SUITABLE WOOD - Any straight-grain, knot-free wood can be used for sky rocket sticks. Heavy, dense woods such as oak should be avoided, since they will add unnecessary weight to your finished sky rockets. At home improvement stores, clear pine or poplar are about the only choices available. Start with 3/4" thick boards rather than 1 1/2" thick material until you gain more experience cutting narrow strips, especially if your saw is under powered or you do not have a good, sharp saw blade. Scrap wood from old furniture such as tabletops can frequently be found being thrown out and is usually high quality, straight grain material. Watch out for nails and screws if you intend to use "recycled" wood.


PROCEDURE:


Determine the length of sky rocket sticks needed and crosscut your raw boards to that length first. It is much easier to rip boards that are three feet long rather than ones eight feet long. However, do not try to rip anything less than about one foot in length. Next, switch your saw blade to a rip blade (if you have one) and set the fence to the desired width of the sky rocket stick. Set the height of the blade so that it is about 3/8" higher than the thickness of the material being cut. Spray-on saw blade lubricants are highly recommended when cutting and really make a big difference. Wearing safety glasses and a dust mask, cut the board into strips. Remember to use your new push stick tight up against the fence. After you have cut your boards into strips, the strips are rotated 90 and cut into the final square cross-section sky rocket sticks. Lower the saw blade so the teeth are just barely above the thin dimension of the strips and run the strips through the saw to produce the final product. Do not try to cut sticks thinner than about 5/16"x 5/16".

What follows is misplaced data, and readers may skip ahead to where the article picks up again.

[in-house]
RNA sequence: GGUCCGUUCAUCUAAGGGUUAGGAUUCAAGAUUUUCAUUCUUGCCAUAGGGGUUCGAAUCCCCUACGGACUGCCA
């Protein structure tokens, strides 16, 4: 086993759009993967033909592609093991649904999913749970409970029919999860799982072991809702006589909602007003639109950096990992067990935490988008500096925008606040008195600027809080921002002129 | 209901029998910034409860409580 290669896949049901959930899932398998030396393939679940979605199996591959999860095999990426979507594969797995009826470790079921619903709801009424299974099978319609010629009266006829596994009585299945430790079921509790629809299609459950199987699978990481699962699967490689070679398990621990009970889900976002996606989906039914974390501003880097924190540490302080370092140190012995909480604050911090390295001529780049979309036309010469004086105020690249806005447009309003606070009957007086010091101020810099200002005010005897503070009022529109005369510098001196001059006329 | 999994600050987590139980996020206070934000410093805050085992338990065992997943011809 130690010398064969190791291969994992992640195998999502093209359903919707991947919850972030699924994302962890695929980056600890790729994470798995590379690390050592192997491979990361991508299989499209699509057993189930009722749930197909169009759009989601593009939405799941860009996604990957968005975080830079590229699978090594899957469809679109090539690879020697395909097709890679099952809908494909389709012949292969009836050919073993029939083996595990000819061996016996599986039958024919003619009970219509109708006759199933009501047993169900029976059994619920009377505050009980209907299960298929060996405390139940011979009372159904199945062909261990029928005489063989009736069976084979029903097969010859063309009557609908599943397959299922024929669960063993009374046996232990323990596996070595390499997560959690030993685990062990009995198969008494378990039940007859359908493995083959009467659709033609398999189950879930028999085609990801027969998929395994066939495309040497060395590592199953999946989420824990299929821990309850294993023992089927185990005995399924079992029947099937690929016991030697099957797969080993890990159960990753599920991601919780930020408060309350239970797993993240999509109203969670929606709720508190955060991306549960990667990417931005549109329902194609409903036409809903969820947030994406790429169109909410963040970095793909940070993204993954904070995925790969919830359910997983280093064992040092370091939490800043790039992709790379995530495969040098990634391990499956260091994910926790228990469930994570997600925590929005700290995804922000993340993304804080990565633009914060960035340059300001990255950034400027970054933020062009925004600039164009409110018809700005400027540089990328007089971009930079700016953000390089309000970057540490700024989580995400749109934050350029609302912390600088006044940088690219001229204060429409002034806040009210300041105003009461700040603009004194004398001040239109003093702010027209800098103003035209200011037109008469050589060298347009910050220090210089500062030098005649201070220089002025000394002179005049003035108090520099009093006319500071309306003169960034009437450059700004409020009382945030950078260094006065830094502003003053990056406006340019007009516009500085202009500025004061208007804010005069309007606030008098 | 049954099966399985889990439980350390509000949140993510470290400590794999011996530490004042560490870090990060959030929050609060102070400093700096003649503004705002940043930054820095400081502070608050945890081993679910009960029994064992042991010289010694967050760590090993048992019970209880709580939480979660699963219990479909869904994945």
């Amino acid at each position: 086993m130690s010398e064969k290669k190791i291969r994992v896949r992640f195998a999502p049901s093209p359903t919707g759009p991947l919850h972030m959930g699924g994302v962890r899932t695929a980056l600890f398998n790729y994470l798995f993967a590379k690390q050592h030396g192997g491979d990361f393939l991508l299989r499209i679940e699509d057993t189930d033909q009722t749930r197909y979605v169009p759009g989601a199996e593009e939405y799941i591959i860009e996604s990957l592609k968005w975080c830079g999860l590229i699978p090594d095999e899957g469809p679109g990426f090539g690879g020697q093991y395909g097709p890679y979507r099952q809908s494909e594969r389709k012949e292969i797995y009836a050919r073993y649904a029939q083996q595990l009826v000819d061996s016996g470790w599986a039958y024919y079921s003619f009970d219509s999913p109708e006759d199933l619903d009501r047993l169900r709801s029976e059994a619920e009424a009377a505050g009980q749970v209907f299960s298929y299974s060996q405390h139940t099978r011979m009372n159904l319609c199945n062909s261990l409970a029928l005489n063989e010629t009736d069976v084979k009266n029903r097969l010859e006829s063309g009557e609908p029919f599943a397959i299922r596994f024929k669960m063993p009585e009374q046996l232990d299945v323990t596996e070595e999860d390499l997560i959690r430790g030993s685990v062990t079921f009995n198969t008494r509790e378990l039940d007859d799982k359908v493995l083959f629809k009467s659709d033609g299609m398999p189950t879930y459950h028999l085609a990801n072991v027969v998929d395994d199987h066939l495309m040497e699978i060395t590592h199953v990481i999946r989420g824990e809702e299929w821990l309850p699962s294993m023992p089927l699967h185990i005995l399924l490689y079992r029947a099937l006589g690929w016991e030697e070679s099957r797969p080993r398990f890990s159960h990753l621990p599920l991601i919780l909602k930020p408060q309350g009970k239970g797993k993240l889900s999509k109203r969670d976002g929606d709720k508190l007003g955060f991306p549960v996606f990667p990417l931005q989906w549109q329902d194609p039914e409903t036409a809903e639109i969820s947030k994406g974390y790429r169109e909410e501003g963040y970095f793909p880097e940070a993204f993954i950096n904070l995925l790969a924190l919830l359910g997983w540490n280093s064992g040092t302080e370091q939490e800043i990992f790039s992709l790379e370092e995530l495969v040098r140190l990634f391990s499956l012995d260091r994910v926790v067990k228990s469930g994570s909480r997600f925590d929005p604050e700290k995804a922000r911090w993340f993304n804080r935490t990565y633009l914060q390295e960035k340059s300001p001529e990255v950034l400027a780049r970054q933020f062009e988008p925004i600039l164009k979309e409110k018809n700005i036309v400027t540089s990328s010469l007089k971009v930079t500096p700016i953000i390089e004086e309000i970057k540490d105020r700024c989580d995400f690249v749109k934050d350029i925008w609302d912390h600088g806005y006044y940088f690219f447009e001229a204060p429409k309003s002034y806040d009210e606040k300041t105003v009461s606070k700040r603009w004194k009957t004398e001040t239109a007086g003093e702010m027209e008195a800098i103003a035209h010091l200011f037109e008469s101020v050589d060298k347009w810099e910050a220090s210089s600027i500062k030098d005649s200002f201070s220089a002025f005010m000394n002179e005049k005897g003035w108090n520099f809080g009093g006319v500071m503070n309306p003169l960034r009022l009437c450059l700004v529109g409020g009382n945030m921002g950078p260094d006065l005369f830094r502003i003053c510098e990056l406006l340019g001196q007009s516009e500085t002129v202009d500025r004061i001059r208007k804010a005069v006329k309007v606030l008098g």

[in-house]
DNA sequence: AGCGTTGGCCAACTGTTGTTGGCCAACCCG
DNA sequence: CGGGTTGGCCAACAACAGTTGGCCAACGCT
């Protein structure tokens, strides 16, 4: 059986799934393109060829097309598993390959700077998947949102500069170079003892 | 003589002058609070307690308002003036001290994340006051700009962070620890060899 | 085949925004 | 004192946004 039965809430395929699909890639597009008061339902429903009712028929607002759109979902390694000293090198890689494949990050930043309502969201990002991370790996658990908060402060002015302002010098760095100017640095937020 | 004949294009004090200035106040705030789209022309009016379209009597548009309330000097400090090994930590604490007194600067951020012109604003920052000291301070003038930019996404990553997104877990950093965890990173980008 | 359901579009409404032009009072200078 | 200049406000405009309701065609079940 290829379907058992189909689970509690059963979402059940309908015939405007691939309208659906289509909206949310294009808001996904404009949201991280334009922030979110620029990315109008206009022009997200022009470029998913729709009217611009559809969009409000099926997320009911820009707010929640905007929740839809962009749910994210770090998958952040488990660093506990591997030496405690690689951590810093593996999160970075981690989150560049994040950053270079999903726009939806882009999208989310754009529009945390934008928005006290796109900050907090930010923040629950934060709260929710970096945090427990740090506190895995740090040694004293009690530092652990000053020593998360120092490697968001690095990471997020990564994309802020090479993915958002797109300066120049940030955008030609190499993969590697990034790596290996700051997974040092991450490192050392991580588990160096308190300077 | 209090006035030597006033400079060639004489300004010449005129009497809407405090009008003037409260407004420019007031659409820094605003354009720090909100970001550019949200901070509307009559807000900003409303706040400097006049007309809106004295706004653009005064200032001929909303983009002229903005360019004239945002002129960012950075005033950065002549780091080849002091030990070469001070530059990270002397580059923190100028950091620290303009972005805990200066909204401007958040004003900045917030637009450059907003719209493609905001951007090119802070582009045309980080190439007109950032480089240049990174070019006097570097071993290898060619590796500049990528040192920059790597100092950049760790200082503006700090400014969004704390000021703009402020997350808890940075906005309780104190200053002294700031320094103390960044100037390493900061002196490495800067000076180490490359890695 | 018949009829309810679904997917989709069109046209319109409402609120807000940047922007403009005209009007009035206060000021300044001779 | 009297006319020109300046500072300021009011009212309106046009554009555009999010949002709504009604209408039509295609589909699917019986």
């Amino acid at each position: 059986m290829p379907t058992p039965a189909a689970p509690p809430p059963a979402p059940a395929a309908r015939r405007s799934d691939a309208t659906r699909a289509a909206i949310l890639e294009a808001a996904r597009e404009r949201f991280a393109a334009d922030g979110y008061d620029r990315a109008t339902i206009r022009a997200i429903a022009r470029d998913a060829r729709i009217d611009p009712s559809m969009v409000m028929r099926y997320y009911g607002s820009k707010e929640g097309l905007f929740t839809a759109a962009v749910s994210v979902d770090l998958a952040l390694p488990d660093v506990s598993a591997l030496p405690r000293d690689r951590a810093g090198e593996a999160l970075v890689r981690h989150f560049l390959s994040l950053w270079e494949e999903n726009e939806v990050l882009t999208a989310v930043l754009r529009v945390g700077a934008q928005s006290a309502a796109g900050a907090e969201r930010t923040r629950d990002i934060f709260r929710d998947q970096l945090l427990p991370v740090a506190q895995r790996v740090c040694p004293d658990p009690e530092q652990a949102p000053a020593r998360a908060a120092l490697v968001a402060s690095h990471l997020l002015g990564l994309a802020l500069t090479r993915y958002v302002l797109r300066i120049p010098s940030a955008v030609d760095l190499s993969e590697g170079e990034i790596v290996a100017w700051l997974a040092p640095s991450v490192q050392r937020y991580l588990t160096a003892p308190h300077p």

FINAL RECOMMENDATIONS


Know how to use a table saw safely before attempting this project. This is not a project for a beginner unfamiliar with the use of a table saw.

Make sure your blade is sharp and that the fence can be set accurately.

Make a push stick from good quality 3/4" plywood and understand how to use it. The project should not be attempted without a properly made push stick.

Use good quality, knot-free wood for your sticks.

At no time during the cutting process should it feel like you have to force the material through the blade.

Wear a dust mask and safety glasses.

Use a paste wax on the table saw top and fence, to help the wood glide through the cut.

Be aware of where your fingers are. Except for the hand on the push stick, your fingers should never extend past or over the edge of the blade of the saw. Do not try to pull the wood through the blade from the backside of the saw.

Materials Needed
  • Table saw
  • Wood, light weight